We have been studying these interesting objects found in Mariska Kriek's Ph.D. thesis. These galaxies are massive, show little evidence of star-formation, but are very compact. Generally, we find that these galaxies have one-fifth the expected size as compared with galaxies today at the same mass.
I show some examples of these galaxies in the figure above, where the red circles are the half-light radii and the inset images are Keck Adaptive Optics images in the K band (or at 2.2 microns). All of our data point to these objects being massive, they are bright objects, and to these objects being very compact. If this result is correct, these objects will be a unique phase in galaxy evolution, with no counterpart in any galaxies we see in our local universe.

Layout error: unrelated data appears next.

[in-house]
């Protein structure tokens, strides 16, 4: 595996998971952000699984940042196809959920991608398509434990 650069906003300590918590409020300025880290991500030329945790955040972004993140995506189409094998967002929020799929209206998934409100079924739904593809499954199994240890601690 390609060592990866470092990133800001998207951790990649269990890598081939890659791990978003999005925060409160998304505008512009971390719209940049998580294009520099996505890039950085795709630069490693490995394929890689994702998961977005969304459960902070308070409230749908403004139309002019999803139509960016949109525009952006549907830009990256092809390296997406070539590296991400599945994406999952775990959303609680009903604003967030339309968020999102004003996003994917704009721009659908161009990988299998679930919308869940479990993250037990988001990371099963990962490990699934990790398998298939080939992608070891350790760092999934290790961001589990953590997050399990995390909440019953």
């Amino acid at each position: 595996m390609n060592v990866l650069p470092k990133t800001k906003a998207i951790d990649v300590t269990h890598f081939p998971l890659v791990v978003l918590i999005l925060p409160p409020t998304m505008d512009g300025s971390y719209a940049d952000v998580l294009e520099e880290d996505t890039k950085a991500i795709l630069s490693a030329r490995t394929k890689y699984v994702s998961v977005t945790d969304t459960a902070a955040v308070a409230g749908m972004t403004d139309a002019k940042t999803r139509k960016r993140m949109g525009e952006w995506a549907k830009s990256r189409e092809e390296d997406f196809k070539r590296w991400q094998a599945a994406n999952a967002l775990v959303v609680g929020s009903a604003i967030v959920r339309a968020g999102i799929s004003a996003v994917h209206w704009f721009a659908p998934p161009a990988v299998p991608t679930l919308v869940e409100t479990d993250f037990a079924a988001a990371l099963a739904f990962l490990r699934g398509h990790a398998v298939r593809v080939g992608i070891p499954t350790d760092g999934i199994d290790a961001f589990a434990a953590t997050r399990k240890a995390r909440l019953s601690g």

These results were featured in a STScI Press Release
- "Confirmation of the Remarkable Compactness of Massive Quiescent Galaxies at z ~ 2.3: Early-Type Galaxies Did not Form in a Simple Monolithic Collapse", van Dokkum, et al., ApJL 677, L5 ADS (arXiv:0802.4094)
- "A Near-Infrared Spectroscopic Survey of K-selected Galaxies at z~2.3: Redshifts and Implications for Broadband Photometric Studies", Kriek, M. et al., ApJ (arXiv:0801.1110)
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